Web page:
THURSDAY, Nov. 17, 2022 (HealthDay News) -- Children hospitalized with gender dysphoria-related diagnoses have increased prevalence of suicidality and self-harm, according to a study published in the December issue of The Lancet Child & Adolescent Health.
Hannah K. Mitchell, B.M.B.S., from the Evelina London Children's Hospital, and colleagues identified transgender and nonbinary young people aged 6 to 20 years to examine the association with hospital admission for suicidality or self-harm. Data were included from 1,090,544 individuals from the Kids' Inpatient Database (KID) 2016 and 1,026,752 from KID 2019.
The researchers found that gender dysphoria-related diagnoses were prevalent in 161 and 475 per 100,000 hospital admissions in KID 2016 and KID 2019, respectively. Proportionately more individuals who were White, privately insured, or from higher median income ZIP code areas had gender dysphoria-related codes in KID 2016 and KID 2019. The prevalence of suicidality was increased among individuals with versus without gender-dysphoria-related codes in KID 2016 and KID 2019 (unadjusted prevalence ratios, 7.19 and 5.45, respectively). In multivariable modeling adjusting for confounders, these associations persisted in KID 2016 and KID 2019 (adjusted prevalence ratios, 5.02 and 4.14, respectively). In both KID 2016 and KID 2019, increased unadjusted and adjusted prevalence ratios were also seen for individuals with versus without gender-dysphoria related codes for self-harm and when combining suicidality with self-harm.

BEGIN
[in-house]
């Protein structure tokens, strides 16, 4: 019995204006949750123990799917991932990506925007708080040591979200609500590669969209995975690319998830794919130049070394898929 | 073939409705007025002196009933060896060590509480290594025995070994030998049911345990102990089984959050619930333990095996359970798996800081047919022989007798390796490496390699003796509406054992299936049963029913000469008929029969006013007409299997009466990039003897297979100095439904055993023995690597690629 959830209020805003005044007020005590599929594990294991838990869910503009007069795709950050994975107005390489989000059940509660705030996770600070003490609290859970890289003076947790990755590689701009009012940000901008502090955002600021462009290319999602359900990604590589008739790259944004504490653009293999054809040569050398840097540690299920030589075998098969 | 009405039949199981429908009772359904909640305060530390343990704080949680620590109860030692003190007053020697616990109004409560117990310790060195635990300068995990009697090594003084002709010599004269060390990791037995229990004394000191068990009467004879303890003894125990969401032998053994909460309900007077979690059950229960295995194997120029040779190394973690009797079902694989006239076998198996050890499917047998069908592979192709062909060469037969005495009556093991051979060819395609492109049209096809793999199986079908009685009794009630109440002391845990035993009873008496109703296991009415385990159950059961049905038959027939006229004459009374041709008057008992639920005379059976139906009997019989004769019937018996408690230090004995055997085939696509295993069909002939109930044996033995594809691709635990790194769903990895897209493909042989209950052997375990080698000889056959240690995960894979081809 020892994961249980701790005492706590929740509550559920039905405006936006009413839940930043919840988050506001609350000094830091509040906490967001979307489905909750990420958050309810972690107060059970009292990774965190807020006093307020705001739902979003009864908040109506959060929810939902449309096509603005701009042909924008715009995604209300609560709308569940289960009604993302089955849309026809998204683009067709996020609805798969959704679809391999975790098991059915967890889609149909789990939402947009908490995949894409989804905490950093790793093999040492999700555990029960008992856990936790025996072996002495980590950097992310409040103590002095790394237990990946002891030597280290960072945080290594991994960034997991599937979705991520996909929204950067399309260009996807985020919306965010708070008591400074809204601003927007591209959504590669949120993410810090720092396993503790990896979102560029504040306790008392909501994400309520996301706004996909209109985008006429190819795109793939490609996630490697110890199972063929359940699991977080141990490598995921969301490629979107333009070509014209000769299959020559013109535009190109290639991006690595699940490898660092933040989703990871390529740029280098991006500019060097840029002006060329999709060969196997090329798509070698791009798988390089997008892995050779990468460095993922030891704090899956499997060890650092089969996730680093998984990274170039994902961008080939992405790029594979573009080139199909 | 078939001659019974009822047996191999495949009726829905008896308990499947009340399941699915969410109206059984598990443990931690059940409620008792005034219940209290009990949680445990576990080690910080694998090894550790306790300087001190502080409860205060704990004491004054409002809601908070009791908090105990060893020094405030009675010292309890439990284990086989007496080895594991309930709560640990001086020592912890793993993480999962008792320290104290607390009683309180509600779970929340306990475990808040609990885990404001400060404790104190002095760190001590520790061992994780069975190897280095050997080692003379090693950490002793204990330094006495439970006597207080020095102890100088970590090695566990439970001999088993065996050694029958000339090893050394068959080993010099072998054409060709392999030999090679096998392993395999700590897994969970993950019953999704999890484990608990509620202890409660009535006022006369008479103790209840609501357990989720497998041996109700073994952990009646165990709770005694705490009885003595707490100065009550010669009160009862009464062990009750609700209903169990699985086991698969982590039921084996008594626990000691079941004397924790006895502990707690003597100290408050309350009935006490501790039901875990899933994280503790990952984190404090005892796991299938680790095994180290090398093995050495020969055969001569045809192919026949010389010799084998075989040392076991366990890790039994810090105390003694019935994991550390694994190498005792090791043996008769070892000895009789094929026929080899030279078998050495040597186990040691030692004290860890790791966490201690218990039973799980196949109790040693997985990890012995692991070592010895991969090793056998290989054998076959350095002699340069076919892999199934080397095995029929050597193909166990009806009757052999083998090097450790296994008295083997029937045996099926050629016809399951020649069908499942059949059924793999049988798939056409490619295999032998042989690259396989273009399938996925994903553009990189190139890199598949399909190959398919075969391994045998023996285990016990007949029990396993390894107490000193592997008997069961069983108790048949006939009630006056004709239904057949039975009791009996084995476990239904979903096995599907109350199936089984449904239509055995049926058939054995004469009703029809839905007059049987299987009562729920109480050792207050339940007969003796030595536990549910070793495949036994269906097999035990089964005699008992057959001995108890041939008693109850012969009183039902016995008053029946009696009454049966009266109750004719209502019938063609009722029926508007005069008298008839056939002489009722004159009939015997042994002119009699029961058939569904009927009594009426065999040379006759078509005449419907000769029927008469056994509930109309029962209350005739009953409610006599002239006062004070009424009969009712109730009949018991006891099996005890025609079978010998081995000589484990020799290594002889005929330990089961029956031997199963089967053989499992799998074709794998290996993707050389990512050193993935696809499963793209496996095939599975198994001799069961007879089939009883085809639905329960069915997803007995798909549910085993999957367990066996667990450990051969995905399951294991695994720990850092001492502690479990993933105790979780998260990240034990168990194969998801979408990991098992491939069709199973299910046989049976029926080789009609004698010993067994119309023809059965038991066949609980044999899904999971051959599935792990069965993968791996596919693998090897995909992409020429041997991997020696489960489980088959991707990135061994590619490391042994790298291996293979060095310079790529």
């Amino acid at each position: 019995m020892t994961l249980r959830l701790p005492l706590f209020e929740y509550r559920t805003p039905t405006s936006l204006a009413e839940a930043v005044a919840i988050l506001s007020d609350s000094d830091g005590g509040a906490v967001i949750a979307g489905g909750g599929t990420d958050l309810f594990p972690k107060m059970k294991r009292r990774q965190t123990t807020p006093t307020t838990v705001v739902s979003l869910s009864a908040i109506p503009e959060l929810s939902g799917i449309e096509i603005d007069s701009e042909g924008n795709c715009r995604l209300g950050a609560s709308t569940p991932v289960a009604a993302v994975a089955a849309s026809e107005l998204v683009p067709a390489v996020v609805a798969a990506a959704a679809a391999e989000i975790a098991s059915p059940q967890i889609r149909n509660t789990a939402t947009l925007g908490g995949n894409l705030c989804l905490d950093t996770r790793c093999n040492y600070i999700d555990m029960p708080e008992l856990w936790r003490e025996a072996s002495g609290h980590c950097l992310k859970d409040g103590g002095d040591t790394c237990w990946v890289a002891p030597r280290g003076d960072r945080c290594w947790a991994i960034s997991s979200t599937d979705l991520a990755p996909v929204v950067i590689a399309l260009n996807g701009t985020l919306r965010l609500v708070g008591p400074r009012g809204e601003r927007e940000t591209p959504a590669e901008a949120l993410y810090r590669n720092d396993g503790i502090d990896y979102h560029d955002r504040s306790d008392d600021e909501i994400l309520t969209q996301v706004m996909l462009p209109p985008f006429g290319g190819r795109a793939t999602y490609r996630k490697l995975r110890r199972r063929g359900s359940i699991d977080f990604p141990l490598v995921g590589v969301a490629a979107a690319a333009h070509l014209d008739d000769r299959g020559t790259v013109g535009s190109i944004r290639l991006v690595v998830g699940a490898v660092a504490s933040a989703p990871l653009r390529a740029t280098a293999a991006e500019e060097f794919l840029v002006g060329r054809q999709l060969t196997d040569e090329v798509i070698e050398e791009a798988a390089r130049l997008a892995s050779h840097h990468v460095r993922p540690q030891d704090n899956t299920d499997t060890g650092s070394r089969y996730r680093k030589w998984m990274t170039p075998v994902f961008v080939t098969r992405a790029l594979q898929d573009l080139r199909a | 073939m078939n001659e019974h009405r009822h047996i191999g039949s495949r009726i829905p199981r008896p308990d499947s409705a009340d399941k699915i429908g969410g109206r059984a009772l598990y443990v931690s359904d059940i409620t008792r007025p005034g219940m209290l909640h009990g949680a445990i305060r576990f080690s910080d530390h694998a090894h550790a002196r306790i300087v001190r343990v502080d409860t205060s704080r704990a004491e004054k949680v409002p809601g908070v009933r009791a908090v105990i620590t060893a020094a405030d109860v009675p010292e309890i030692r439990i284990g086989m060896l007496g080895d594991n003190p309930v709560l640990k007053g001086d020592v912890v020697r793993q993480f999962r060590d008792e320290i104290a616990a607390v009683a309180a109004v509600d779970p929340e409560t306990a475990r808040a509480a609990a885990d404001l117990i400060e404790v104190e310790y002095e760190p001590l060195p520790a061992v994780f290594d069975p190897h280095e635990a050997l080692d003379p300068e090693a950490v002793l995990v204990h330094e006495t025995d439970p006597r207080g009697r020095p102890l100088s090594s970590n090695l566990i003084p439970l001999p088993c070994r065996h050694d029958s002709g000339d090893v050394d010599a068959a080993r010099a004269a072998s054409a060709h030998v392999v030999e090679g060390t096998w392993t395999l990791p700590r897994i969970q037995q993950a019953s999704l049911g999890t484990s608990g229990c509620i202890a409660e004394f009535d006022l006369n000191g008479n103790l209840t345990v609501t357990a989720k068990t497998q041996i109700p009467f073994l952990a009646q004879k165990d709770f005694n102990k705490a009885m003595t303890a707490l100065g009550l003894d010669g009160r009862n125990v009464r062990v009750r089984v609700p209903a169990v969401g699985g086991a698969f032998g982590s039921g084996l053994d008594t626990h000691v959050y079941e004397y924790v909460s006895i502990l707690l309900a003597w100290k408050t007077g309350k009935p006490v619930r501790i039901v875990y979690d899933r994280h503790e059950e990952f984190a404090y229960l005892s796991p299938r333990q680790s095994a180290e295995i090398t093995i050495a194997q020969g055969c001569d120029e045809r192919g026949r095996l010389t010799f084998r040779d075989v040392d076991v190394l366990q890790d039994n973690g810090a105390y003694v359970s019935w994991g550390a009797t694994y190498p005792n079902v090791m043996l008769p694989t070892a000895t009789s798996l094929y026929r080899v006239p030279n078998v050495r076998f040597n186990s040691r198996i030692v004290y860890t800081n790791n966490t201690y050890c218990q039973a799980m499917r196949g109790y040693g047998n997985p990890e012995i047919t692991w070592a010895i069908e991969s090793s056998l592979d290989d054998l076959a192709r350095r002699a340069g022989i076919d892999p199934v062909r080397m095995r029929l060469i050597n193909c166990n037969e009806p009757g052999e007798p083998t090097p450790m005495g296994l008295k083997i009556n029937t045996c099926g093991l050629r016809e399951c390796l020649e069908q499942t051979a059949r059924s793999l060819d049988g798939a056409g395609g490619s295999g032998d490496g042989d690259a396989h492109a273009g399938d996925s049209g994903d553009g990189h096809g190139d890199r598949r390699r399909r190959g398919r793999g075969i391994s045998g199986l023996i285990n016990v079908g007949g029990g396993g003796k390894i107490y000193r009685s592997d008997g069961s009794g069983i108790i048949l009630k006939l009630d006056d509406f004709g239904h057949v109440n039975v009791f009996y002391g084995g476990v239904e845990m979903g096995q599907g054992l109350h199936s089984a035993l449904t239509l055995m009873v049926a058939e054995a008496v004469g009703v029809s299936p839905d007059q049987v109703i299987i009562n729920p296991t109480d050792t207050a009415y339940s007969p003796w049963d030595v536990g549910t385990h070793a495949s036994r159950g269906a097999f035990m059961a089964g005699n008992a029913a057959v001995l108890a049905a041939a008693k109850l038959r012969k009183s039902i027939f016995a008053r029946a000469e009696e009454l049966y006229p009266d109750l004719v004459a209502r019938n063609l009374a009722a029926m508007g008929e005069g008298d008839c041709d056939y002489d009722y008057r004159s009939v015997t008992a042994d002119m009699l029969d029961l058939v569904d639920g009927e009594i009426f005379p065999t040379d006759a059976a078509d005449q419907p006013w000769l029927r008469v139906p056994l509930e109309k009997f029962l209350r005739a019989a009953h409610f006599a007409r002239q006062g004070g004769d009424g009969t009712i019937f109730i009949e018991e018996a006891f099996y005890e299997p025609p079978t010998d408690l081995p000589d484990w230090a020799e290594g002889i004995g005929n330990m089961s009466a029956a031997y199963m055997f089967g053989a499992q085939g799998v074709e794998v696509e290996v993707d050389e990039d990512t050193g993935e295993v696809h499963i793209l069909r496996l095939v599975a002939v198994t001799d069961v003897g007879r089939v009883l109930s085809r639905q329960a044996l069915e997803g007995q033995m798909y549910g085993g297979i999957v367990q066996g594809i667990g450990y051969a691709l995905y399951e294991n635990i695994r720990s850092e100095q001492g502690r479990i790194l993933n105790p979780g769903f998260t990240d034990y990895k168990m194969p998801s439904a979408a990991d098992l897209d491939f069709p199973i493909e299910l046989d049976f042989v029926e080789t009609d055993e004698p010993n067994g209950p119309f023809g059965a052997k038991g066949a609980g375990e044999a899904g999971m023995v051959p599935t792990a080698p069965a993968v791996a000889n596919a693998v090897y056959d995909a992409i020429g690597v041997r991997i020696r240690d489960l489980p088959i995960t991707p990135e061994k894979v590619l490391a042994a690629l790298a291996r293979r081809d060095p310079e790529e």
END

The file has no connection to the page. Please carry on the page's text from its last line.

"Structural and health care provider-level interventions are needed to reduce discrimination and improve access to gender-affirming care to prevent adverse outcomes," the authors write.
One author disclosed financial ties to Pfizer.